Not only has Bitcoin made strides with existing institutions, but also companies that develop with cutting edge implementations of blockchain technology have been raising a lot of money.   Andreessen Horowitz recently became a major investor in 21, Inc., a bit coin start up.  21 Inc. has reportedly raised $116M to date, the most ever for a cryptocurrency startup.   Coinbase, a major “virtual wallet” provider received the attention of Union Square Ventures.  Starting from an initial A series of $5M,  Coinbase went on to raise $100M in series B and C funding.[8]  All told, cryptocurrency startups received over $347M in funding in 2014 – more than triple from a year previous.  And the pace continues to accelerate.


The Applications of Bitcoin

Bitcoin’s first and most obvious implementation is as a digital currency.   Last year, Bitcoin transactions surpassed 100,000 per day.[9]  One merchant solution alone, reportedly processes over $1M in transactions each day.[10]   The financial applications of Bitcoin are manifold as it enables individuals to make anonymous transactions online.  Of course there has been buzz around the potential facilitation of illicit purchases, however the legal opportunities are more compelling.  Using Bitcoin, individuals could contribute to politicians and causes without fear of political repression or backlash for undesirable speech.  More basically, individuals could also retain a sphere of privacy in their purchasing habits and spending preference – much as cash currently provides.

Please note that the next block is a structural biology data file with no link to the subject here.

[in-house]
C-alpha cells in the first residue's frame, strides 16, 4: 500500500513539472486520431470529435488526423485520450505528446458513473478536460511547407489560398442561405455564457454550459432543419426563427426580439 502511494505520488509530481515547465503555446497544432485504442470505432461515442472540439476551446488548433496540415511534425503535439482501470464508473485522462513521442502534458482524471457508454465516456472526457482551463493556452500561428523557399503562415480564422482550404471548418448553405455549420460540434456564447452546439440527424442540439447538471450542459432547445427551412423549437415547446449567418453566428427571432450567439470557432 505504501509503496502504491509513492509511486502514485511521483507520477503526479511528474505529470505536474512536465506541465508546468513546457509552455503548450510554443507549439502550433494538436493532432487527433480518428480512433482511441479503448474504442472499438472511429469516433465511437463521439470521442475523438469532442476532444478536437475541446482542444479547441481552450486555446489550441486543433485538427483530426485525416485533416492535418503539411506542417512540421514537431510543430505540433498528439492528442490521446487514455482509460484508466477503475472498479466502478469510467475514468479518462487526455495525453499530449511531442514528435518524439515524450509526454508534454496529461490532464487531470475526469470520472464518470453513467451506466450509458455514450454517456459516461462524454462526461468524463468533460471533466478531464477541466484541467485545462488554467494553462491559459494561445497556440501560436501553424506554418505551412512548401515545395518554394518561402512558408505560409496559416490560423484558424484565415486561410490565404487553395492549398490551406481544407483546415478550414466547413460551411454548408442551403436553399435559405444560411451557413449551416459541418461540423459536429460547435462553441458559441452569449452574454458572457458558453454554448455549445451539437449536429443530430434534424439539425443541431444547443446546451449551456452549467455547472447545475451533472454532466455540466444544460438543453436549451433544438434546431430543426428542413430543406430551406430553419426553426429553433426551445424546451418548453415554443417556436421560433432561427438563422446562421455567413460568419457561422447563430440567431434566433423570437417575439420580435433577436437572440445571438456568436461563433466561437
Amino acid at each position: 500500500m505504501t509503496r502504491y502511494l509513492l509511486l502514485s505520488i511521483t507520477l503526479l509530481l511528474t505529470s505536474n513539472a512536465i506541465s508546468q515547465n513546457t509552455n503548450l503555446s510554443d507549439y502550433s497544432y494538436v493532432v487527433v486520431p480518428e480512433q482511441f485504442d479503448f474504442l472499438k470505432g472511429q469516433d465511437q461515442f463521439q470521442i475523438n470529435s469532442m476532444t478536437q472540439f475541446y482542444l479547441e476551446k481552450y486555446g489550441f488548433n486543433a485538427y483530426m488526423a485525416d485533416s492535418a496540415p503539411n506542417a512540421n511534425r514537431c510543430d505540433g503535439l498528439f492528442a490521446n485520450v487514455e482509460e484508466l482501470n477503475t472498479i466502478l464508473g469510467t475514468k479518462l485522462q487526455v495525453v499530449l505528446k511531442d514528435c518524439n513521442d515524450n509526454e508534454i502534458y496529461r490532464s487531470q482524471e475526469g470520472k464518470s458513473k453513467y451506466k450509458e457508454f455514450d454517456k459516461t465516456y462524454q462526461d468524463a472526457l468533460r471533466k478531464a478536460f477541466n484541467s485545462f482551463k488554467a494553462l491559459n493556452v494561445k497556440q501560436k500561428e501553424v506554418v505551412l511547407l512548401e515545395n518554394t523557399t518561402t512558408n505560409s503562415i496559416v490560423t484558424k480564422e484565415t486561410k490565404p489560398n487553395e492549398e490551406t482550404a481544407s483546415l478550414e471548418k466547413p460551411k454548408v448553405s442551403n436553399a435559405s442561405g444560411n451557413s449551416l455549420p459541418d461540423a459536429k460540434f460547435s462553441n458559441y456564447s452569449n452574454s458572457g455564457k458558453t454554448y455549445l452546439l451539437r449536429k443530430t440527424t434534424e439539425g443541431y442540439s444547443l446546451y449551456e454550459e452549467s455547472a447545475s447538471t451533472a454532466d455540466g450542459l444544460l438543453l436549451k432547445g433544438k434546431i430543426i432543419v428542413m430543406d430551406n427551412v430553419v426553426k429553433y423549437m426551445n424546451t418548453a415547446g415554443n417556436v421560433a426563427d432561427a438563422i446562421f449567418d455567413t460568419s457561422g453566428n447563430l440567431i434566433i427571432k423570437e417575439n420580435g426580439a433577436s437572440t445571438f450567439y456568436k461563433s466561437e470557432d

Bitcoin also opens up the opportunity to finally make the world of true micropayments a reality.  Typically the overhead in fees associated with using third-party processors have made micropayments impracticable.  However, as a peer-to-peer system, the overhead for an individual Bitcoin transaction is nearly nonexistent.

As a software system that is not dependent on central banks, Bitcoin also affords the opportunity for frictionless cross-boundary transactions.  Individuals in countries that previously had trouble accessing capital for lack of financial infrastructure, now only need a smart phone with an Internet connection.